A research focus of KWB is “intelligent water management”. What is that?
As an example, I would talk about a project which we at KWB coordinate as part of the EU-wide scheme for digital-water.city. One sub-project is dealing with the detection and prospective reduction of environmentally harmful emissions from the sewerage system using novel monitoring methods. Temperature sensors detect sewage water spillovers at rivers. Our best-known project in Berlin is probably the Flusshygiene (river hygiene) project. We have developed an early-warning system based on measurement and weather data that can predict sudden contamination, such as sewer overspills during heavy rainfalls. On www.badegewaesser-berlin.de, Berliners can always find information about the current water quality in the lakes in Berlin.
And what about the topics of drinking water and sewage?
In these areas we are conducting research into a more energy-friendly utilisation of the sewage treatment plants. As part of the Berlin programme for sustainable development (Nachhaltige Entwicklung, BENE) we started a project last summer, in which we try to use biomethane and hydrogen from sewage treatment plants as “Green Gas”. In the area of drinking water, it is exciting to understand, how households use water. Drinking water is an important resource that we must use responsibly. Here we use data that was not available ten years ago. Data that gives new insights into how Berliners use water and how the use of this resource can be managed more sustainably.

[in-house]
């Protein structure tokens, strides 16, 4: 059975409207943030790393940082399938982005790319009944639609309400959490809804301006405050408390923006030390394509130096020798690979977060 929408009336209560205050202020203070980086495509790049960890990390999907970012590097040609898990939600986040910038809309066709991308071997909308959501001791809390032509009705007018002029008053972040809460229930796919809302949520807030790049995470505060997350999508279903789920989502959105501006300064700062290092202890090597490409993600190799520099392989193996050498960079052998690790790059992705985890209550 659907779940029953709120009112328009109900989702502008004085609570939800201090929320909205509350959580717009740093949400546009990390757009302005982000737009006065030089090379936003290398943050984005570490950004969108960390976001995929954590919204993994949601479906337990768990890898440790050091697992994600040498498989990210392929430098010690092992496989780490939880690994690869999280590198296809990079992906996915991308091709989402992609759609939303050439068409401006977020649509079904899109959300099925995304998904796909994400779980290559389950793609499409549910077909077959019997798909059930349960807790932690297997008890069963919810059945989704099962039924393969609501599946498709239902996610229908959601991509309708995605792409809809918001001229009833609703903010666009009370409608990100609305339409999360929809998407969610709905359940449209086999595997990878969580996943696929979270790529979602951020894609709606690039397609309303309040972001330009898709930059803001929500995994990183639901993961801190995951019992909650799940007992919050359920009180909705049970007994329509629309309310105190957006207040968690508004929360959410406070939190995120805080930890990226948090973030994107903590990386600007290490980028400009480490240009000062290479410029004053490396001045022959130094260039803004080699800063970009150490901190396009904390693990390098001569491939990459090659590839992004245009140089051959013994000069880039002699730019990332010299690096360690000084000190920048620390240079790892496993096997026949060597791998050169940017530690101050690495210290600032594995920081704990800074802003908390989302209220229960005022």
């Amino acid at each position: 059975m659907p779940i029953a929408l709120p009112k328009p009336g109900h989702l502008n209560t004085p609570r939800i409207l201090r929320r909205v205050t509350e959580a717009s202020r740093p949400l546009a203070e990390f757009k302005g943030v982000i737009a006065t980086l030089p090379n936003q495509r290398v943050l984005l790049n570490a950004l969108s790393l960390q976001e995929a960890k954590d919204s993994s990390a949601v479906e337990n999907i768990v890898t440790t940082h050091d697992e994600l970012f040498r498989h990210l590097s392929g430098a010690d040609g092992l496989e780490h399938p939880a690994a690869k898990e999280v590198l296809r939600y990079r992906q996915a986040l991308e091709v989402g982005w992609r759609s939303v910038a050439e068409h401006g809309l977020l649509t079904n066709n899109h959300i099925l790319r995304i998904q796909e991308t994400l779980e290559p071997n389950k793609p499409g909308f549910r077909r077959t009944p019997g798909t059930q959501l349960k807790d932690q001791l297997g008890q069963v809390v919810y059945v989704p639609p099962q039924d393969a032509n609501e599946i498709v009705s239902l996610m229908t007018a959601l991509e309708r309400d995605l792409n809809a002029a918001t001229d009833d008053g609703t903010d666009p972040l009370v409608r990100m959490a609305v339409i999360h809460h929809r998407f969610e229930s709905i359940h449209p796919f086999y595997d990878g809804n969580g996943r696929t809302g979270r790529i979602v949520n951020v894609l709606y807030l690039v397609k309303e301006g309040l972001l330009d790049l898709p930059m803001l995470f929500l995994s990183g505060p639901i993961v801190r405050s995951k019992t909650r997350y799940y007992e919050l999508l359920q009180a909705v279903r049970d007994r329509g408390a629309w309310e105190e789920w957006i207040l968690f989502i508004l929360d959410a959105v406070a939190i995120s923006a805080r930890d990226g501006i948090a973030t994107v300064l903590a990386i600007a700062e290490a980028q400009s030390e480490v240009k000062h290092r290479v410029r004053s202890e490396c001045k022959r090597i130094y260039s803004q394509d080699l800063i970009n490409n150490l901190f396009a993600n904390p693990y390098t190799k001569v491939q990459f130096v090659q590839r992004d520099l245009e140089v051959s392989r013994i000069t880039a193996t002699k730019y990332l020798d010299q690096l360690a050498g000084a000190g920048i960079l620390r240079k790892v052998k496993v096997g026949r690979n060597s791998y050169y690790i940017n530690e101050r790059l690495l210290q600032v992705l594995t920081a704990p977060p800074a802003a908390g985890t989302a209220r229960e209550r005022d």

Since September of this year you are a member of the strategy advisory board of Smart City Berlin. What will your content integration look like?
As a member of the body of experts at the BMI dialogue platform Smart Cities, I have already been able to join the debate during the development of the nationwide promotion programme “Modellprojekte Smart Cities 2020” (Model Projects Smart Cities 2020). The main objective of the programme is to make communities future-proof. But I was also allowed to co-write the Berlin funding application and am now involved as an expert for urban digitisation, for sustainable and resilient urban development and for governance in strategy development. And of course, I have used the opportunity to bring more of the subject of water into the discussion. Among the five implementation projects that have so far only been very roughly outlined in the Berlin concept is one that focuses explicitly on water. It deals with the prediction of heavy rain incidents and their impact on the city. In this context, the transferability of solutions is of central importance. Because other cities and municipalities should be able to learn from the model projects implemented within the Smart City Berlin strategy.
What role does networking play in building smart cities – nationally and internationally?